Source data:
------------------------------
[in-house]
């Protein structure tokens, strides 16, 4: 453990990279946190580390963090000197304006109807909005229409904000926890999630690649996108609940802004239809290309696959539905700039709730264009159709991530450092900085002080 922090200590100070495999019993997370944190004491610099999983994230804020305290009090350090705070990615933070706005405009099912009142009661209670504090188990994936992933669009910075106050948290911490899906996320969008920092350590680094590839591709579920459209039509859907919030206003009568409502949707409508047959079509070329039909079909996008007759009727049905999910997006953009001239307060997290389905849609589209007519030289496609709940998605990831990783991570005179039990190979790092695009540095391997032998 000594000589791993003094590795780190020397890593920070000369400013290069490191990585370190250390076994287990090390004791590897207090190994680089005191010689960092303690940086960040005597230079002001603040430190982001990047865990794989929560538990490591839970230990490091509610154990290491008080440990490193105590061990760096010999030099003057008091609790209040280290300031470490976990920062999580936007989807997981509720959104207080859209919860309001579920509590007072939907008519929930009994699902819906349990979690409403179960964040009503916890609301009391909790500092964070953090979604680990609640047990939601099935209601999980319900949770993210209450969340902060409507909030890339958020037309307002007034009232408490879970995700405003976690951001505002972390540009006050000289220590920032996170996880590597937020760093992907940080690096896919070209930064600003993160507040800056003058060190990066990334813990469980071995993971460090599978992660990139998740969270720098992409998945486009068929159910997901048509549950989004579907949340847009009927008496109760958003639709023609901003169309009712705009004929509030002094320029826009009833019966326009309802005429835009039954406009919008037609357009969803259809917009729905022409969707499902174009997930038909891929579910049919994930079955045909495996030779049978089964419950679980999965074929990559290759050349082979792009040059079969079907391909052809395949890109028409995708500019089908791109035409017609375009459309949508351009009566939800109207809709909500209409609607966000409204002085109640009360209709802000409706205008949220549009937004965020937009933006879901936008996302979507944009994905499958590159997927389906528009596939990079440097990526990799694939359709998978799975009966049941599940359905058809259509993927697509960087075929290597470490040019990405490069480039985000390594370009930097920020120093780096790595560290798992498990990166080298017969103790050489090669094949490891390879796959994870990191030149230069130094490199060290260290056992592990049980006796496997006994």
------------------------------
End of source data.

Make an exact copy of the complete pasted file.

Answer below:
[in-house]
């Protein structure tokens, strides 16, 4: 453990990279946190580390963090000197304006109807909005229409904000926890999630690649996108609940802004239809290309696959539905700039709730264009159709991530450092900085002080 922090200590100070495999019993997370944190004491610099999983994230804020305290009090350090705070990615933070706005405009099912009142009661209670504090188990994936992933669009910075106050948290911490899906996320969008920092350590680094590839591709579920459209039509859907919030206003009568409502949707409508047959079509070329039909079909996008007759009727049905999910997006953009001239307060997290389905849609589209007519030289496609709940998605990831990783991570005179039990190979790092695009540095391997032998 000594000589791993003094590795780190020397890593920070000369400013290069490191990585370190250390076994287990090390004791590897207090190994680089005191010689960092303690940086960040005597230079002001603040430190982001990047865990794989929560538990490591839970230990490091509610154990290491008080440990490193105590061990760096010999030099003057008091609790209040280290300031470490976990920062999580936007989807997981509720959104207080859209919860309001579920509590007072939907008519929930009994699902819906349990979690409403179960964040009503916890609301009391909790500092964070953090979604680990609640047990939601099935209601999980319900949770993210209450969340902060409507909030890339958020037309307002007034009232408490879970995700405003976690951001505002972390540009006050000289220590920032996170996880590597937020760093992907940080690096896919070209930064600003993160507040800056003058060190990066990334813990469980071995993971460090599978992660990139998740969270720098992409998945486009068929159910997901048509549950989004579907949340847009009927008496109760958003639709023609901003169309009712705009004929509030002094320029826009009833019966326009309802005429835009039954406009919008037609357009969803259809917009729905022409969707499902174009997930038909891929579910049919994930079955045909495996030779049978089964419950679980999965074929990559290759050349082979792009040059079969079907391909052809395949890109028409995708500019089908791109035409017609375009459309949508351009009566939800109207809709909500209409609607966000409204002085109640009360209709802000409706205008949220549009937004965020937009933006879901936008996302979507944009994905499958590159997927389906528009596939990079440097990526990799694939359709998978799975009966049941599940359905058809259509993927697509960087075929290597470490040019990405490069480039985000390594370009930097920020120093780096790595560290798992498990990166080298017969103790050489090669094949490891390879796959994870990191030149230069130094490199060290260290056992592990049980006796496997006994």